Monthly Archives: December 2008

Drug Researcher Agrees to Curb Role

Wall Street Journal
By JENNIFER LEVITZ

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Joseph Biederman, a top researcher on the use of psychiatric drugs in children, agreed to stop participating in several industry-funded drug trials and curb other activities pending the outcome of a Boston hospital’s inquiry into his potential conflicts of interest and disclosure obligations.

The deal, announced Tuesday by Massachusetts General Hospital, where Dr. Biederman conducts research, followed several allegations related to his relationships with drug companies. Dr. Biederman has been a prominent backer of childhood use of Johnson & Johnson’s Risperdal, a top-selling antipsychotic drug.

A U.S. Senate review found that Dr. Biederman had received $1.6 million in payments from drug companies between 2000 and 2007 while reporting only a fraction of that amount to Harvard University, where he is a faculty member. Separately, Massachusetts General has said it was concerned that an institute that Dr. Biederman and J&J worked together to create at the hospital was used to promote Risperdal’s use in children, rather than for scientific or educational purposes.

Dr. Biederman declined to comment but said in a letter published this month in The Wall Street Journal that J&J’s interests didn’t interfere with the institute’s work.

In a statement Tuesday, J&J’s Janssen unit said that in funding the institute from 2002 to 2004 it “followed strict guidelines to ensure scientific independence and did not direct the content or conclusions of the research.”

In its statement, Massachusetts General said Dr. Biederman would stop industry-funded activities at the hospital until its review was completed. Hospital spokeswoman Peggy Slasman said that would mean Dr. Biederman would discontinue his participation in several industry-funded clinical trials there. The hospital declined to describe the studies, which it said would continue under a different doctor.

Dr. Biederman also agreed not to participate in “any outside activities that are paid for or sponsored by industry, such as consulting activities or speaking engagements,” the hospital said.

Peter Spivack, Dr. Biederman’s attorney, said his client “understands the institution’s desire to have a full inquiry and supports that.”

Harvard University Medical School is also conducting its own review of Dr. Biederman, according to David Cameron, its spokesman, but hasn’t curtailed the doctor’s role at the school.

The inquiries come amid scrutiny of drug-industry payments to doctors at academic medical centers and the hospitals’ oversight of those payments. Sen. Charles Grassley, an Iowa Republican, has accused many schools of failing to supervise researchers adequately.

In a statement Tuesday, Sen. Grassley, a critic of Dr. Biederman, said, “It’s positive that Massachusetts General Hospital is taking some action.”

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Psychiatrist to Curtail Industry-Funded Activities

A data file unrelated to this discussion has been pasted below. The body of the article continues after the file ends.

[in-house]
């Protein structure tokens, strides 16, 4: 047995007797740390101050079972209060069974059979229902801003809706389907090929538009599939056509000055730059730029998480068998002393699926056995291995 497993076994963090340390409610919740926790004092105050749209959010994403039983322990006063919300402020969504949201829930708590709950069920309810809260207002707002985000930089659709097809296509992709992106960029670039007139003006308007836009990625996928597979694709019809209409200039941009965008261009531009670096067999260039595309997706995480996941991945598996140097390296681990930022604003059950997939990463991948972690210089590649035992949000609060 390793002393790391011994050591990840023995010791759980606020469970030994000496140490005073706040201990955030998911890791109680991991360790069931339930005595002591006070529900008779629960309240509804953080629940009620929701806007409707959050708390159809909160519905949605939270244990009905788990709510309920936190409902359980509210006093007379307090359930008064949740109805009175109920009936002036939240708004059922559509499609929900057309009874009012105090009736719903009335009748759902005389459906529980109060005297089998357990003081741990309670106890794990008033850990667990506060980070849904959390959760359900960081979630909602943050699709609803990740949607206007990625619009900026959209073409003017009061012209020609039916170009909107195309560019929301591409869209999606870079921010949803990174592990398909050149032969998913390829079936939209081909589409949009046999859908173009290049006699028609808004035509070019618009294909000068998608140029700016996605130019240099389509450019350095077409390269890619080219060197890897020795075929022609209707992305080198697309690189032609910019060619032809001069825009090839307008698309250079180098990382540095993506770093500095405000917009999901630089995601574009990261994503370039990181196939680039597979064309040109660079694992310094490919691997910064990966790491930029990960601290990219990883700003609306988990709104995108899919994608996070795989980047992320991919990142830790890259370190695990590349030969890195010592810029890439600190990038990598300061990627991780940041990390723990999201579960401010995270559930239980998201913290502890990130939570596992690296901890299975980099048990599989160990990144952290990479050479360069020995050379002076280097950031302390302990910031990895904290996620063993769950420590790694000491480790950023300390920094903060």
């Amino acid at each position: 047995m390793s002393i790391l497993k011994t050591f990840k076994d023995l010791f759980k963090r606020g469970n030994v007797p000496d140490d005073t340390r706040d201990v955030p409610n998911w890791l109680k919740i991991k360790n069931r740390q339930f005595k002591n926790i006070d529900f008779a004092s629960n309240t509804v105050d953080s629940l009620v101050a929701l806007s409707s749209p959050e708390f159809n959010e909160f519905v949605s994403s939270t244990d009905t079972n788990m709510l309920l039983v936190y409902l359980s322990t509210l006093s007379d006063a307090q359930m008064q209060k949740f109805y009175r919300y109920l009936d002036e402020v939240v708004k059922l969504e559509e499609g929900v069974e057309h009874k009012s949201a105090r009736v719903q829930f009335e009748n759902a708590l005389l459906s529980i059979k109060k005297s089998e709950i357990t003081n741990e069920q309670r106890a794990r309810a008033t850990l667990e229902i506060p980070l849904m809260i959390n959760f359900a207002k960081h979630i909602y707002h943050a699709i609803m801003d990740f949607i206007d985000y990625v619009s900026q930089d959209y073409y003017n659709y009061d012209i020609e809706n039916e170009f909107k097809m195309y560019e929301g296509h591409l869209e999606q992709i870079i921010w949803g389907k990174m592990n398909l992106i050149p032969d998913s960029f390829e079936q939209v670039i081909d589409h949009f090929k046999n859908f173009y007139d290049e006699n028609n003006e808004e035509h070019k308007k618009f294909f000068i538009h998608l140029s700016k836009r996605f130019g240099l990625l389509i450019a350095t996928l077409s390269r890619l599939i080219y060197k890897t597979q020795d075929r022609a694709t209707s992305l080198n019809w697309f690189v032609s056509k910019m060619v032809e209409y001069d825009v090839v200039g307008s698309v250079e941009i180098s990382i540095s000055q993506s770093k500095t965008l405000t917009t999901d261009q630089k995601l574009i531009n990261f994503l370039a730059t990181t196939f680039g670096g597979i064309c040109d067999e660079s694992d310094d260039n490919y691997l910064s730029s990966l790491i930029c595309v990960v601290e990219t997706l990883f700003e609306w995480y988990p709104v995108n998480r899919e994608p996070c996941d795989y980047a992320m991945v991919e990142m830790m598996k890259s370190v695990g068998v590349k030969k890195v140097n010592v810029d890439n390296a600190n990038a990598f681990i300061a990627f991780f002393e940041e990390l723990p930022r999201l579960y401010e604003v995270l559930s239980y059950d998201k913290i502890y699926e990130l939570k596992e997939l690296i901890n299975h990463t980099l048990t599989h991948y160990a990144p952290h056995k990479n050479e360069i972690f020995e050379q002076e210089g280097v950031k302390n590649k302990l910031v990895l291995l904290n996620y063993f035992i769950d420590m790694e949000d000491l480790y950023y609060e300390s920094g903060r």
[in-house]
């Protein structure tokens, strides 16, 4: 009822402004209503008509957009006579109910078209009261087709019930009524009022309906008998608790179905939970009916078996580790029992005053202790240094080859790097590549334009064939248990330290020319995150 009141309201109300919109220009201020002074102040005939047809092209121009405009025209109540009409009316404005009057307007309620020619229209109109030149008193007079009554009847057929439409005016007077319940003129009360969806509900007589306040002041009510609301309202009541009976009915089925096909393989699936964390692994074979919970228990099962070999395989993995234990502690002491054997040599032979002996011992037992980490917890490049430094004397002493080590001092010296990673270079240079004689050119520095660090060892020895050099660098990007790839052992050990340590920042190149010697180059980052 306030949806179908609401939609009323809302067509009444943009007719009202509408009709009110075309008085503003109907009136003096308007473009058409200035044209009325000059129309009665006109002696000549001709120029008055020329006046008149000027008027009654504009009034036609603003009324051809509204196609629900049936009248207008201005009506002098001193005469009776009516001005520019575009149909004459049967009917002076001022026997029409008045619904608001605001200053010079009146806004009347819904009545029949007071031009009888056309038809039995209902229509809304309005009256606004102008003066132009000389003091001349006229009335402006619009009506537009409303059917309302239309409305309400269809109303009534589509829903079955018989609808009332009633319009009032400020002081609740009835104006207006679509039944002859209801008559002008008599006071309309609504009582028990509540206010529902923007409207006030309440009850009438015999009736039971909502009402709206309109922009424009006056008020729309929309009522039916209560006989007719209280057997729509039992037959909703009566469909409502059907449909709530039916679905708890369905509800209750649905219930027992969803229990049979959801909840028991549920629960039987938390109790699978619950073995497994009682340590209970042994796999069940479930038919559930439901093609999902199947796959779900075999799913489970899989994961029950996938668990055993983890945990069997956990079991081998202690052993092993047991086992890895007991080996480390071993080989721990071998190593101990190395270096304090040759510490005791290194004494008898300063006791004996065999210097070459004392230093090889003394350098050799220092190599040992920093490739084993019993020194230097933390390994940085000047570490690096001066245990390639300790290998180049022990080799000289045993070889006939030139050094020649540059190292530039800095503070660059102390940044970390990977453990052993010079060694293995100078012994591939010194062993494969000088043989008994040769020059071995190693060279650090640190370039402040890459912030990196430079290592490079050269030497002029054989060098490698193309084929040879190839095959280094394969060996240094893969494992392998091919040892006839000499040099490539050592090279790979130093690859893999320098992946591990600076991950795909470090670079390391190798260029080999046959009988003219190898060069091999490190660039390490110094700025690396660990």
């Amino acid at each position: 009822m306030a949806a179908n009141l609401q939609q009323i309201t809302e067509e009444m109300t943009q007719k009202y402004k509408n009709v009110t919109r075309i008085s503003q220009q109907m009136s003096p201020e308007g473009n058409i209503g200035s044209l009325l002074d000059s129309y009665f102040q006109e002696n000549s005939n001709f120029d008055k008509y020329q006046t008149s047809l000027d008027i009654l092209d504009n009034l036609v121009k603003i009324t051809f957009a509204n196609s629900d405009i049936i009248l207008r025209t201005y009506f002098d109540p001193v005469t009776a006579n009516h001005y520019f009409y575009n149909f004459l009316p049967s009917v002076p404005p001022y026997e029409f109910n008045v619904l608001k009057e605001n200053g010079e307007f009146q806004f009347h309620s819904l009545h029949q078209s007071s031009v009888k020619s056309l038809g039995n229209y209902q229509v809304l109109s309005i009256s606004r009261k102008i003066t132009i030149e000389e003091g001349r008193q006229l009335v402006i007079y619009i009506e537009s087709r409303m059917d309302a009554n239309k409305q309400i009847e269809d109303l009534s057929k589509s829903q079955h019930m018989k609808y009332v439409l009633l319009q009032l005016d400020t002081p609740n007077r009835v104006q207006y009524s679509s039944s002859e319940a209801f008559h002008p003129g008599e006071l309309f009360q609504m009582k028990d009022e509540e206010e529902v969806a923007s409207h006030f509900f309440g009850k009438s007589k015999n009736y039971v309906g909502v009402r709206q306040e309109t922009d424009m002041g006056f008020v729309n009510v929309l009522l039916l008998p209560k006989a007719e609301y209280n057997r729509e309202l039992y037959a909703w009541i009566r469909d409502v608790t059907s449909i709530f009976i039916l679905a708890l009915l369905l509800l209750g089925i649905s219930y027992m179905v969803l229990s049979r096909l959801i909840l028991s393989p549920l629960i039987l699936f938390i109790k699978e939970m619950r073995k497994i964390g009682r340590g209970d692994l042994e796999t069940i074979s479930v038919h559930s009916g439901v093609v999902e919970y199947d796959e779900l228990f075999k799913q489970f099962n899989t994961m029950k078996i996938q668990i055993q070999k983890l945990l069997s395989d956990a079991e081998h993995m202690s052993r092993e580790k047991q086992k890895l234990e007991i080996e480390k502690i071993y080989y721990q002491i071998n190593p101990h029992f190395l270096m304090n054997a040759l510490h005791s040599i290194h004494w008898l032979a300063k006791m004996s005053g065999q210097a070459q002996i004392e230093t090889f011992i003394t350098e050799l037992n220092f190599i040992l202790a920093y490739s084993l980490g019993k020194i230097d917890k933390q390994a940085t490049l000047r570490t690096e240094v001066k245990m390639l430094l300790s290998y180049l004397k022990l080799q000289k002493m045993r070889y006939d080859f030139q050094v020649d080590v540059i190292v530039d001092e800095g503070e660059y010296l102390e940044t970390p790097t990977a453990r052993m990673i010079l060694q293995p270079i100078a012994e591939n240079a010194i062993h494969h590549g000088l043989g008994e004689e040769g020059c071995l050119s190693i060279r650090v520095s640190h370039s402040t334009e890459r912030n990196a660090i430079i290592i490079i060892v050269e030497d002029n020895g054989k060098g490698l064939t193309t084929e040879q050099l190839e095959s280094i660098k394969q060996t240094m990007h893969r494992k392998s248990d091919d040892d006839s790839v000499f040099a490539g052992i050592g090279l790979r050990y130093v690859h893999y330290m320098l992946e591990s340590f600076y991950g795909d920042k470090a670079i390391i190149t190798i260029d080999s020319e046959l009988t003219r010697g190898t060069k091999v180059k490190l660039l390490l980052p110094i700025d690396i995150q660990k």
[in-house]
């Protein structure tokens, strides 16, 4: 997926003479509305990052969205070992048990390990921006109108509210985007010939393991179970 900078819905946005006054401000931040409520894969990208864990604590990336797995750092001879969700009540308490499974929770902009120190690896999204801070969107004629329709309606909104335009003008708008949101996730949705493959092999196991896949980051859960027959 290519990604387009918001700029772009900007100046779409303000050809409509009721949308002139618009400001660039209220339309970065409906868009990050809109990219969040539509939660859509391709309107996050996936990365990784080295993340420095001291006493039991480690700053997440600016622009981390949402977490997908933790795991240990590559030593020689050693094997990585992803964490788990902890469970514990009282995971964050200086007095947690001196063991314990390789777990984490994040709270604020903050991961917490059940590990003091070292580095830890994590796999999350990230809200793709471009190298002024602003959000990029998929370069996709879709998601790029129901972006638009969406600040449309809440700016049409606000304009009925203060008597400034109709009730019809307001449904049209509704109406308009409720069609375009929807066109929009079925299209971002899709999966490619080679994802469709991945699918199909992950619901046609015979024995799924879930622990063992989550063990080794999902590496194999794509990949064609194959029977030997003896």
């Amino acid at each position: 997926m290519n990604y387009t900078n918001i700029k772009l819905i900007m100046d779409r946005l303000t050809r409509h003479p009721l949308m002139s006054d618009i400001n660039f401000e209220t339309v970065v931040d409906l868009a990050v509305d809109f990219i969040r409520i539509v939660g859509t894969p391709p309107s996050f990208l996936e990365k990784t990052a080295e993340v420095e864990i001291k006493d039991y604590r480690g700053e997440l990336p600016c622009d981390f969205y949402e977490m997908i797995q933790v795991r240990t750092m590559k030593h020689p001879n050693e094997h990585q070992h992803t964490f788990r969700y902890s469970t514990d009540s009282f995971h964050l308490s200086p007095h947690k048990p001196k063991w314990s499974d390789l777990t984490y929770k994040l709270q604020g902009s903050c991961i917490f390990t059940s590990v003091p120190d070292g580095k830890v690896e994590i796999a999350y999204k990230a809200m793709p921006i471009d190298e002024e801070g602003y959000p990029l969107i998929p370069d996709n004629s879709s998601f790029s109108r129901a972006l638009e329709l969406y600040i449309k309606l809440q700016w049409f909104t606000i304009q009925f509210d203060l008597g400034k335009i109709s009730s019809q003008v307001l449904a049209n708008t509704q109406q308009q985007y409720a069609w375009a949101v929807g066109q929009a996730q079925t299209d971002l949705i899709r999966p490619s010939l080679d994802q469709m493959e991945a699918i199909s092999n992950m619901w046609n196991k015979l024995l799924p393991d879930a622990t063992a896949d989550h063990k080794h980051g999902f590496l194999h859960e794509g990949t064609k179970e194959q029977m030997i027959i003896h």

New York Times
Psychiatrist to Curtail Industry-Funded Activities
By PAM BELLUCK

A prominent Harvard child psychiatrist will curtail activities financed by the drug industry while Massachusetts General Hospital investigates his failure for years to disclose the consulting fees he received from drug makers.

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Dr. Joseph Biederman, a world-renowned and controversial researcher on childhood mental illness, has agreed to stop participating in speaking engagements and other activities paid for by pharmaceutical companies, and also to stop his work on industry-funded activities within the hospital. That includes some clinical trials that are currently underway at the hospital, said Peggy Slasman, a spokeswoman for Massachusetts General.

She said the trials would continue, but Dr. Biederman would not be involved.

“He’s just not going to be doing any of that as long as these review processes go on, until they wrap up and some decisions are made,” Ms. Slasman said. The hospital said in a statement that it is evaluating whether Dr. Biederman violated rules “related to potential conflicts of interest, disclosure and industry-institutional relationships.”

Ms. Slasman said that Dr. Biederman would be allowed to continue working on federally funded research during the review.

A lawyer for Dr. Biederman, Peter Spivack, said, “The agreement is one that was mutual.”

“We support M.G.H.’s desire to do an inquiry, and Dr. Biederman is cooperating with them,” Mr. Spivack added.

Mr. Spivack said that if issues arise with any of Dr. Biederman’s patients who are participating in the industry-funded clinical trials, “he’ll consult with his superiors” and will “be involved for the patient’s sake” to ensure that important information about the patient is relayed to doctors involved in the trial.

He said that the agreement will also prevent Dr. Biederman from participating in some conferences in his field that receive industry money.

Earlier this year, a Congressional investigation of payments received by physicians from industry sources found that Dr. Biederman had been paid at least $1.6 million in consulting fees by drug makers from 2000 to 2007, but had failed to report much of this income to Harvard officials for several years.

Dr. Biederman has been a leading advocate for the idea that very young children can suffer from bipolar disorder… His research contributed to a forty-fold increase in diagnoses of pediatric bipolar disorder from 1994 to 2003, as well as to a rapid increase in the prescribing of potent and potentially dangerous antipsychotic drugs to children.

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